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Modulating and Measuring Intracellular H2O2 Using Genetically Encoded Tools to Study Its Toxicity to Human Cells

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journal contribution
posted on 18.07.2016 by Beijing K. Huang, Kassi T. Stein, Hadley D. Sikes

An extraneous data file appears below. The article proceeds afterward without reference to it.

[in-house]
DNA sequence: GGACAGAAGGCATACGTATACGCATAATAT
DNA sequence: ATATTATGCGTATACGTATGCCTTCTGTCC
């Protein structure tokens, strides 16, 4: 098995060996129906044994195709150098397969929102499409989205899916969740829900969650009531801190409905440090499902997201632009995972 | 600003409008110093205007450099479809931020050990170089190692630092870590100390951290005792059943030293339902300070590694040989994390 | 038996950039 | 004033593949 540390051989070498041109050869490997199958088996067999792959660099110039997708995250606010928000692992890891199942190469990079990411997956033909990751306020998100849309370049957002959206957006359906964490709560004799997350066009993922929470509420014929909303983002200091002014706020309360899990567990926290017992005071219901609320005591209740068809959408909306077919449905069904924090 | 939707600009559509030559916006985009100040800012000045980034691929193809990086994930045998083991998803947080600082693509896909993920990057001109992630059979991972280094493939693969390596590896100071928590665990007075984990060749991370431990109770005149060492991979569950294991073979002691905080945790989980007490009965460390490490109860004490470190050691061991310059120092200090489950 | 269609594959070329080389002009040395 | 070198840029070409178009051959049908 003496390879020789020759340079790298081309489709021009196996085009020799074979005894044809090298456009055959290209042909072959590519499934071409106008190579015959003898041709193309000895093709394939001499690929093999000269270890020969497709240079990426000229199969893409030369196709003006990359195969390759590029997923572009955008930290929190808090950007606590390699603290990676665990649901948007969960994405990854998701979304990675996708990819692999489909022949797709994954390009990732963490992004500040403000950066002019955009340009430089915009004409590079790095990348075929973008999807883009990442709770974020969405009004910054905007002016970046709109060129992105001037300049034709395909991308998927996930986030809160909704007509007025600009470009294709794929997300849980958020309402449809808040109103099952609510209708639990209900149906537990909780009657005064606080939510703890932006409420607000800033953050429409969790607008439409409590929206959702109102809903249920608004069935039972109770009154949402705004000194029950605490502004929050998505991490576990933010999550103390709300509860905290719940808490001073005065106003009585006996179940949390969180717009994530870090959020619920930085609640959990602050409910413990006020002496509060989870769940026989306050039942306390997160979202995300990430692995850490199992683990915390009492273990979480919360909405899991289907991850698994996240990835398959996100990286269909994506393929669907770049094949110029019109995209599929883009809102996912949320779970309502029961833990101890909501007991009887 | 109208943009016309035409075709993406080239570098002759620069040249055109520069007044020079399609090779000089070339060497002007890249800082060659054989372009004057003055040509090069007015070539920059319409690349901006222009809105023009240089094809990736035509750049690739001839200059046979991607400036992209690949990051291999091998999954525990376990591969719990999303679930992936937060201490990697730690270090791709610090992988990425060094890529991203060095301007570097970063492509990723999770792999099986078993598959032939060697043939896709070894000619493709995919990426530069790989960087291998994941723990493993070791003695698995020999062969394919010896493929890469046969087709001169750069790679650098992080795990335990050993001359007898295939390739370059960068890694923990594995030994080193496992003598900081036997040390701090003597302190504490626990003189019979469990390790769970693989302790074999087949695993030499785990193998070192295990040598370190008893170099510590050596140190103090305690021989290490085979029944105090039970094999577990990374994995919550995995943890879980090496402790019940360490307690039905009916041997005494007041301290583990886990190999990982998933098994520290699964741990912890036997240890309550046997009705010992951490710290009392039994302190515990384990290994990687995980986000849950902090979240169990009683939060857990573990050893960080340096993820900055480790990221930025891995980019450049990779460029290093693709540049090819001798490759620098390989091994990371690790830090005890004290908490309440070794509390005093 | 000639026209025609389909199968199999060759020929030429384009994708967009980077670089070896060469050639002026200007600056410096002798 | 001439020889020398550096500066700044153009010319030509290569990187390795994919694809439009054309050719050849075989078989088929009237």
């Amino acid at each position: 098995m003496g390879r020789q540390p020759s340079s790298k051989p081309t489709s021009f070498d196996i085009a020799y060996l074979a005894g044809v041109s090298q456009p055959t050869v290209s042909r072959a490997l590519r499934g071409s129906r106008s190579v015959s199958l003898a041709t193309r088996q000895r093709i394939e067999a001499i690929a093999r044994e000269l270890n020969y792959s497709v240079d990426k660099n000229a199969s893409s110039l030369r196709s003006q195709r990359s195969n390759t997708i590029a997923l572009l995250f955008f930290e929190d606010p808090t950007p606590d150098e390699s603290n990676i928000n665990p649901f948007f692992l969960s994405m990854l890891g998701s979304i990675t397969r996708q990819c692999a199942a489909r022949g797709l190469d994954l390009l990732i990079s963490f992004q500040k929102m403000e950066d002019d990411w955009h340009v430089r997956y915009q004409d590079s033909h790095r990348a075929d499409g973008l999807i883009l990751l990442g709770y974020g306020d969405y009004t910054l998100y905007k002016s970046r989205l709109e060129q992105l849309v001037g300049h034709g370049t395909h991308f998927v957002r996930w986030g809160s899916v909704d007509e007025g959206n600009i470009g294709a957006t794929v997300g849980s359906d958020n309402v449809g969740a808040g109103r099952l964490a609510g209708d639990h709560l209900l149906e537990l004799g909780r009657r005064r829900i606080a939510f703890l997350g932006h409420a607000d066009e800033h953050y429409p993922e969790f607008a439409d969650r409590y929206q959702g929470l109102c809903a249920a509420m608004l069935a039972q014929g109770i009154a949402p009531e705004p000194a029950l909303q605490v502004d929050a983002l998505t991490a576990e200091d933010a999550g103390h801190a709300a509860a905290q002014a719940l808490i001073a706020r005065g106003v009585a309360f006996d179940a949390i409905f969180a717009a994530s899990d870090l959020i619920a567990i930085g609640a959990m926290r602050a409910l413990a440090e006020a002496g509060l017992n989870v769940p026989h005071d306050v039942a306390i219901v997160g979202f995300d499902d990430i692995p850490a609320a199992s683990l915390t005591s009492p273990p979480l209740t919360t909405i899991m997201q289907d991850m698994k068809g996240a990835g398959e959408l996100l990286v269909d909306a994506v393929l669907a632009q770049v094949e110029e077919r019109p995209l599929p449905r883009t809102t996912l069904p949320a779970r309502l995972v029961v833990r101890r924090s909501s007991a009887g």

Reactive oxygen species (ROS) such as H2O2 play paradoxical roles in mammalian physiology. It is hypothesized that low, baseline levels of H2O2 are necessary for growth and differentiation, while increased intracellular H2O2 concentrations are associated with pathological phenotypes and genetic instability, eventually reaching a toxic threshold that causes cell death. However, the quantities of intracellular H2O2 that lead to these different responses remain an unanswered question in the field. To address this question, we used genetically encoded constructs that both generate and quantify H2O2 in a dose–response study of H2O2-mediated toxicity. We found that, rather than a simple concentration–response relationship, a combination of intracellular concentration and the cumulative metric of H2O2 concentration multiplied by time (i.e., the area under the curve) determined the occurrence and level of cell death. Establishing the quantitative relationship between H2O2 and cell toxicity promotes a deeper understanding of the intracellular effects of H2O2 specifically as an individual reactive oxygen species, and it contributes to an understanding of its role in various redox-related diseases.

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